It is usually advised to stay in a dark and cool room during a migraine, which I do the best I can, but it is not easy to have a luxury of 6 hours rest ( not a luxury of course, as you are going through an unbearable pain) in a quiet dark room when you have to look after your toddler 24/7.
I couldn’t take tablets when I was pregnant or during the follow-up months that I’ve breastfed so you can imagine how painful were the past two and a half years of my life.
The triggers for such migraines vary. From chocolate and cheese to bright flashing lights and changes in the weather.
Over the years, I’ve learnt to recognise the signs of the triggers and sometimes I can feel it’s about to strike. I’ve noticed that I would be more susceptible to migraines when there’s a rapid change in the weather, temperature changes and the jumps in the atmospheric pressure. I’m like a human barometer! In addition to my supernatural weather predicting abilities, the migraine strikes if I’m hungry, dehydrated, lack solid sleep or stressed. So with the birth of my baby boy, and the physical and mental challenges of motherhood has inevitably triggered the worst of migraines for me over the past two years.
It’s beyond words difficult and scary to be home alone with the baby and have a Full Blast migraine. I’ve learned to adapt and deal with it in the best and safest way for my son. I’ve managed to look after my boy through the worst of migraines and I will continue to do so.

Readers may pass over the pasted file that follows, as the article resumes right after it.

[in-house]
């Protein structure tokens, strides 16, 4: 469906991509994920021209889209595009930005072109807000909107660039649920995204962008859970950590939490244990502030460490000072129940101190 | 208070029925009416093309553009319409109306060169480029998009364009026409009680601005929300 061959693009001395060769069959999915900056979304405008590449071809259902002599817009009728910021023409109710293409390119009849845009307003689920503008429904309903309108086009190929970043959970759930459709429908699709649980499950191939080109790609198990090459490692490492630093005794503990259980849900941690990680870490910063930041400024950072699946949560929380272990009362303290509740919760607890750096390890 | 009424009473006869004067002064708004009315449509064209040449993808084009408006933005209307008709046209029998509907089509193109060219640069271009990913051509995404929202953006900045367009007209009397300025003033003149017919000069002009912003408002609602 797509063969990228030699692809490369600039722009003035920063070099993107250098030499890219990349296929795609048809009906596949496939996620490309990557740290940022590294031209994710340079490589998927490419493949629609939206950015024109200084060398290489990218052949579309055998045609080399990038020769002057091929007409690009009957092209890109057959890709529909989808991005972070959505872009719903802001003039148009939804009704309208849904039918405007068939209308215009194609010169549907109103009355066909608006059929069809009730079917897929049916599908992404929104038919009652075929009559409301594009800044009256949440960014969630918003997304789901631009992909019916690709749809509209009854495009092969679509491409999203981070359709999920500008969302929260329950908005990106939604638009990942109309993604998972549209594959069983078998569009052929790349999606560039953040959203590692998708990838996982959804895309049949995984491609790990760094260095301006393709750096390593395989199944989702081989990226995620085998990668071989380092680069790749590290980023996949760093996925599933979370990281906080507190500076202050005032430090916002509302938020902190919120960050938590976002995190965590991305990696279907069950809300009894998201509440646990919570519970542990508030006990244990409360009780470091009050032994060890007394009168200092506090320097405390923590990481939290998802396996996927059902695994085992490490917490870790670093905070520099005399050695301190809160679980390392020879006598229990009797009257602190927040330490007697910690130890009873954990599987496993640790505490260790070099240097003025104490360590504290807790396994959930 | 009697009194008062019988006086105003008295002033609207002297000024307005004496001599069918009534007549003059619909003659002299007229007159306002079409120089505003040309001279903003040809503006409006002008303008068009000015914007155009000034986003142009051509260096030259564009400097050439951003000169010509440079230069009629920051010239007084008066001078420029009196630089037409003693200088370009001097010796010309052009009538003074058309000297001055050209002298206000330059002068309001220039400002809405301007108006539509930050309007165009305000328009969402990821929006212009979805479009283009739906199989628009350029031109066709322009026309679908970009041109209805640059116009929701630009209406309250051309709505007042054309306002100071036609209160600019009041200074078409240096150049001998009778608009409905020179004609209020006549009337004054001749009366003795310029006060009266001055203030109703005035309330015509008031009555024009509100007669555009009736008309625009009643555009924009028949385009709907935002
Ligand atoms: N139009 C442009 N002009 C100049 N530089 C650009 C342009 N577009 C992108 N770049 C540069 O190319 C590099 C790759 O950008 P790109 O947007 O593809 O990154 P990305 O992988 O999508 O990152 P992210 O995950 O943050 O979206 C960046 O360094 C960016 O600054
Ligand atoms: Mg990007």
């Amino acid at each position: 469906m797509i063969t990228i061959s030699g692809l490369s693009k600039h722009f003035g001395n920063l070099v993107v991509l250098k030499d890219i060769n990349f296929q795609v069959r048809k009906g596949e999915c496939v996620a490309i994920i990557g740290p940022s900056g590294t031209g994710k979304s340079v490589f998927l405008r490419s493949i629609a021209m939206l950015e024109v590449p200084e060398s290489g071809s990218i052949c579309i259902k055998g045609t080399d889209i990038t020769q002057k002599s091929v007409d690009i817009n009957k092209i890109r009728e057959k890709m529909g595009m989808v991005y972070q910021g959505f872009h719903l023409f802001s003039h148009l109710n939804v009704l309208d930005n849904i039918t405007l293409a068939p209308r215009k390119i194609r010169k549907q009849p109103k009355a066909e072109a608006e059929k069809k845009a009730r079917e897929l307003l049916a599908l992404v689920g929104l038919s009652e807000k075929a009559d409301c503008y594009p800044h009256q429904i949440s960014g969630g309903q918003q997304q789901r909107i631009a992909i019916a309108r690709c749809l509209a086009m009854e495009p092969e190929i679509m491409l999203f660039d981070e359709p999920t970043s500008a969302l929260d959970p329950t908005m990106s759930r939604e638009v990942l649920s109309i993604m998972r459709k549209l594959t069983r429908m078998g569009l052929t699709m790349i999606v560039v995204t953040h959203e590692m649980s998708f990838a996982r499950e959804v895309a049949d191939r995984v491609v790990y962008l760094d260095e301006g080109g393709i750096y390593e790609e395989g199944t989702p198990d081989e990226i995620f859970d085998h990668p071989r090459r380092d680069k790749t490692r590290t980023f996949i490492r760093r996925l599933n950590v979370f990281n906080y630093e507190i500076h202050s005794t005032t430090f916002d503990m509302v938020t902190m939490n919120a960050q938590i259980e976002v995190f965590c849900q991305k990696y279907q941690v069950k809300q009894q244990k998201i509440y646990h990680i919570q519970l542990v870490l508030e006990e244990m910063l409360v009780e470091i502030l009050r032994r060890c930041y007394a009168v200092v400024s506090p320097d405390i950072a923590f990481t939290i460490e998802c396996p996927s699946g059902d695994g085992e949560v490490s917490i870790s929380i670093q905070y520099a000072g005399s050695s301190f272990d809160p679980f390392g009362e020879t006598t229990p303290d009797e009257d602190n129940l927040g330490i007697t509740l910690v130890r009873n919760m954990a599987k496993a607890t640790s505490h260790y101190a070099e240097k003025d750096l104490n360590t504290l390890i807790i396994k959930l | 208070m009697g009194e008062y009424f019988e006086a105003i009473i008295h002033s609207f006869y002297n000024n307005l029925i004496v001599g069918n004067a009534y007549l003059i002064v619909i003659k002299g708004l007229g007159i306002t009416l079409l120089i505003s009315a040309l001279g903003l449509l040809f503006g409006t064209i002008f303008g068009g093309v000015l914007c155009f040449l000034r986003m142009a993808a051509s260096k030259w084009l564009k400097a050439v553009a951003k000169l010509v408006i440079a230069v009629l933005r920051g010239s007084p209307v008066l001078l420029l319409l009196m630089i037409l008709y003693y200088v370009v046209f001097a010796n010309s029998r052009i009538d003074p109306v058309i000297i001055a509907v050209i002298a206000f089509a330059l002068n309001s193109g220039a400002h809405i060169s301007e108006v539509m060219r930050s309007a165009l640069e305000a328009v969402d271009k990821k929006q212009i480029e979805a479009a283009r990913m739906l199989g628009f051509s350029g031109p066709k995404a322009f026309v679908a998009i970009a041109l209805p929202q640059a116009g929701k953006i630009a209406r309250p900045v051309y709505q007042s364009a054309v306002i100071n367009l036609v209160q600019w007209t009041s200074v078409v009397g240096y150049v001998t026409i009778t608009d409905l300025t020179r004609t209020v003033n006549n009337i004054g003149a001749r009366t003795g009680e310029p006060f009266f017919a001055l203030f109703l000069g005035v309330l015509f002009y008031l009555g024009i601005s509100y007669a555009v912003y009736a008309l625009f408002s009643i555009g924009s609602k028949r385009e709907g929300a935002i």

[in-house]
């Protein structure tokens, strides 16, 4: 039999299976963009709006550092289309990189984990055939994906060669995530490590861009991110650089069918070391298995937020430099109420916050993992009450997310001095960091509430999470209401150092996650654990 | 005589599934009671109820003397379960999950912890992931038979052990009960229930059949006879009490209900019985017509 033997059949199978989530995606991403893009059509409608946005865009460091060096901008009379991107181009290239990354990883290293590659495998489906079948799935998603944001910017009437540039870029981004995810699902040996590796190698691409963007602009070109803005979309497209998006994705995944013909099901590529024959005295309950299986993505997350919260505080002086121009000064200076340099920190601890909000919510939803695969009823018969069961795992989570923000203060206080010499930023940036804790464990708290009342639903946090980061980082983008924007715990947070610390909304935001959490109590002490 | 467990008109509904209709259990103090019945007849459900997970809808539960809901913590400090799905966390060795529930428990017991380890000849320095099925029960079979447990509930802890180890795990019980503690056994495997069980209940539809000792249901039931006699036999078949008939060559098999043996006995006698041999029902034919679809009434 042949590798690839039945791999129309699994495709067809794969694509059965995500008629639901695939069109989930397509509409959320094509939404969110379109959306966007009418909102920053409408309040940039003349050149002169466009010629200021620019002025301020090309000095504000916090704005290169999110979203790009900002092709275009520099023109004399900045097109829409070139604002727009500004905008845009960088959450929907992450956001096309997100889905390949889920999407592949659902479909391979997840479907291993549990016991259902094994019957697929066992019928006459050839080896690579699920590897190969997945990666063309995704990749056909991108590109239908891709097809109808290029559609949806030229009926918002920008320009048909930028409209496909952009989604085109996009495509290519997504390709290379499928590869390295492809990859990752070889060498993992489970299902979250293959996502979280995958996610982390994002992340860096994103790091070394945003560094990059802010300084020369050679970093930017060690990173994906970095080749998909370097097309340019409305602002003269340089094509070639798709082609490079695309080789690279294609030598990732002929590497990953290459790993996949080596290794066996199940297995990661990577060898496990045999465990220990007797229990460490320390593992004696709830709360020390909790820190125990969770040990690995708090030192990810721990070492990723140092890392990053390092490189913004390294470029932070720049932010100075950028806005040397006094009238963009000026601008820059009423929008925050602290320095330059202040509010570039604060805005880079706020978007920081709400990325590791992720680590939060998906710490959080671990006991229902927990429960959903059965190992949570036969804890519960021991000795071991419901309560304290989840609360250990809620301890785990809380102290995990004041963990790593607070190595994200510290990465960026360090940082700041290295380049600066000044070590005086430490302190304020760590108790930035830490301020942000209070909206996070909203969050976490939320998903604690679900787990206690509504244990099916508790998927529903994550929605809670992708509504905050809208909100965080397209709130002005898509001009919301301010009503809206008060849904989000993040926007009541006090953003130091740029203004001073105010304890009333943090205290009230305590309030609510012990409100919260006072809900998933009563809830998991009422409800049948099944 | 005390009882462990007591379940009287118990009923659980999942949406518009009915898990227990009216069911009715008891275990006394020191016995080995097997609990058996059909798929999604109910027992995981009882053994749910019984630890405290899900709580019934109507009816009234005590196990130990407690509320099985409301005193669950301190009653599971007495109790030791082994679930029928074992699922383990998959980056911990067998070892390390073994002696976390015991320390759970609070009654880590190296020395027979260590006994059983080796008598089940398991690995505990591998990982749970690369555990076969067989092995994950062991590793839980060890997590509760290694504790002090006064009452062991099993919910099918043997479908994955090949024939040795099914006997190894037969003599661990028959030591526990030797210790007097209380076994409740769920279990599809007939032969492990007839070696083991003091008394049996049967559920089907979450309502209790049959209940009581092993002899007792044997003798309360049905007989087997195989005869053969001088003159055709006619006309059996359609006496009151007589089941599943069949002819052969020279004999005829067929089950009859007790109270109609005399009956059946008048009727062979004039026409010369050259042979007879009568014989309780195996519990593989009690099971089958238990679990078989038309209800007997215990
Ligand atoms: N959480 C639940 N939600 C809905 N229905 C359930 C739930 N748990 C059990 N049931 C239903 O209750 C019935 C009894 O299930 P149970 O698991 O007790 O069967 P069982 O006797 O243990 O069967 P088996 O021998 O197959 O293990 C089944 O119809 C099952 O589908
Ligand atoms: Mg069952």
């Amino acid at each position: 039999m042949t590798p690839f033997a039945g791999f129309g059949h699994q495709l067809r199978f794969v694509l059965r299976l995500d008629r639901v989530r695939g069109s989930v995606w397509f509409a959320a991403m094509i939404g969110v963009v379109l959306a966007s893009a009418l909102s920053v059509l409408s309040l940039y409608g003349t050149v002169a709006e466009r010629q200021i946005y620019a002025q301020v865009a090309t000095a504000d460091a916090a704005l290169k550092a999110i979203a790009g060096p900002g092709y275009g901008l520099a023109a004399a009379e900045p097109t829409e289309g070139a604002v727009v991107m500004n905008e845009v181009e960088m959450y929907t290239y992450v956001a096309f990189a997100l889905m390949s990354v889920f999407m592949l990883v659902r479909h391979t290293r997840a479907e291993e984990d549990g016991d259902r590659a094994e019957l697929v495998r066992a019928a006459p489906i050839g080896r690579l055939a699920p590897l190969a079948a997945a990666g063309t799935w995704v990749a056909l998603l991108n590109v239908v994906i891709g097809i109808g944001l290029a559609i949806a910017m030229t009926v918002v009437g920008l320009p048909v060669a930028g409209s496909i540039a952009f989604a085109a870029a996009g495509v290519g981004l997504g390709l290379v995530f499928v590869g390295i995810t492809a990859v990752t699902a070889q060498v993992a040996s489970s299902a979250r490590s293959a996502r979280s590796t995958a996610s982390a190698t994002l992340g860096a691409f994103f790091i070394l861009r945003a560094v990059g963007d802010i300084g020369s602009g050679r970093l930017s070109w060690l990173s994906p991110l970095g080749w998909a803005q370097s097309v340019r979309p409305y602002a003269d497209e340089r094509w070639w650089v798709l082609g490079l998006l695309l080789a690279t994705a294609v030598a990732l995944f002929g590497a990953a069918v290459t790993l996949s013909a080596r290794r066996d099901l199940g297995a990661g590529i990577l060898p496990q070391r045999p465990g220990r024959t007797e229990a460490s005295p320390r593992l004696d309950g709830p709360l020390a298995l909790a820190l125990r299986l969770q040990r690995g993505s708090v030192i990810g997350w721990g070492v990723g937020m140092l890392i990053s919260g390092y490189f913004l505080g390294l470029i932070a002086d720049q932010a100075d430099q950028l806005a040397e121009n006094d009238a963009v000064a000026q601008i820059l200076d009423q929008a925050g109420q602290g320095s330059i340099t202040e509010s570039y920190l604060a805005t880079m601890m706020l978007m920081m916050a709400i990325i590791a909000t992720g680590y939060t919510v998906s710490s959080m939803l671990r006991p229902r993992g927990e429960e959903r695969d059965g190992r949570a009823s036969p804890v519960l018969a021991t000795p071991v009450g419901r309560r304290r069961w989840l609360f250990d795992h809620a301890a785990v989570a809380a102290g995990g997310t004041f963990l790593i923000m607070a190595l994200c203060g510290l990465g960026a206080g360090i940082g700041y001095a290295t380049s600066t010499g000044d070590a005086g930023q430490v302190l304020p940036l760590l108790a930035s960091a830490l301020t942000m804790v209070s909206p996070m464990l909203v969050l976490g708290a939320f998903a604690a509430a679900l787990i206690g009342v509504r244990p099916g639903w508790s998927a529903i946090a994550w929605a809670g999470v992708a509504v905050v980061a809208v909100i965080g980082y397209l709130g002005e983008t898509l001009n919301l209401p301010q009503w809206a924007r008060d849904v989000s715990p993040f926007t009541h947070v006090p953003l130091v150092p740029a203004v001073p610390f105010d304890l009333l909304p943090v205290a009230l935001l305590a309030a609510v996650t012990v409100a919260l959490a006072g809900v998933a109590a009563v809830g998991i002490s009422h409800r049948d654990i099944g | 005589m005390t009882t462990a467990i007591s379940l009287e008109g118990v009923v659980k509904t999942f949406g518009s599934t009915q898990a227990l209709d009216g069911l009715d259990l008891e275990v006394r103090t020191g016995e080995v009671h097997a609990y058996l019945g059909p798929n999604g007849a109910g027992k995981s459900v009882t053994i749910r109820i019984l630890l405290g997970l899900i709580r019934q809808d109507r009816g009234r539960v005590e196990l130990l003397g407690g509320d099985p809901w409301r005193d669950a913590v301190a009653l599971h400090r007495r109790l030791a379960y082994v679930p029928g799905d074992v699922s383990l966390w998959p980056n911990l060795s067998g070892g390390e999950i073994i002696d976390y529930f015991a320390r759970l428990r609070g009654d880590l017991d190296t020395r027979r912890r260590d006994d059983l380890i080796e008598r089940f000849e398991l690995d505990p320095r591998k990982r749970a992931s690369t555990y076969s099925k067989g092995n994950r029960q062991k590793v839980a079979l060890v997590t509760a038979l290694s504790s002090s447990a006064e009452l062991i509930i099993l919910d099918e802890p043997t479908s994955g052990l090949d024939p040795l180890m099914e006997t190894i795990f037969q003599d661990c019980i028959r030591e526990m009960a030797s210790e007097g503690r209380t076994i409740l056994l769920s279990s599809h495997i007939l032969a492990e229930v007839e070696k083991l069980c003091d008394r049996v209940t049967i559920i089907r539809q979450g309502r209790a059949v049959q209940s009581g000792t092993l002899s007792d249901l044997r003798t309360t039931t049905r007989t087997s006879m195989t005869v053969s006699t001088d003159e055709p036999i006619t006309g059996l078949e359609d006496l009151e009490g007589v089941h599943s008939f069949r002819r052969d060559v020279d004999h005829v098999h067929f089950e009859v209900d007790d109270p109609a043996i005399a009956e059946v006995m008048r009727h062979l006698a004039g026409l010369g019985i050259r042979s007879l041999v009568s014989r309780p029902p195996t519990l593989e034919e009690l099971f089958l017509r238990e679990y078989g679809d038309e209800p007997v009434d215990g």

I think it’s important to talk more openly about life with a migraine as many people do not realise just what exactly that it is. I often hear people saying they have an ‘a migraine ‘ but it turns out they just have a common headache, which granted is painful but it’s two different things.
A migraine is not an ordinary headache
I’ve come across people who’d use the word ‘a migraine’ to make their headache sound like something more than it actually is, whilst others are simply not aware of the difference between a migraine and a common headache.
I know many people who suffer from awful migraines with aura but they don’t talk about it, especially in the working environment as they feel that people around them do not take ‘migraines’ seriously and often brush it off as a simple headache.
A migraine is a condition, a very painful condition which can make basic things we do daily, rather challenging and at times impossible.
Likely, whether they last a few hours or a couple of days, this strikes come and go, but when they do come, we need for people around us to be understanding of the severity of it. We might not say it, but we feel a lot calmer and safe when there’s someone by our side when we are going through this, especially if it strikes us when we are in a public place.
I remember being partially blind on a crowded train home from work, unable to feel my hands or speak. I was so scared I won’t be able to make through the journey.
Most of the people who suffer from a migraine learn to deal and live with it as normal and suffer in silence. No suffering or pain should be silent. Neither should be this one.
I hope that with people talking more about this nasty condition, we can share knowledge and experience of it and educate those who don’t realise just what it really is and provide a better support for those who suffer from this painful thing.
I had it all my life and I don’t let it run or ruin my life, but boy it’s annoying, not easy and very painful.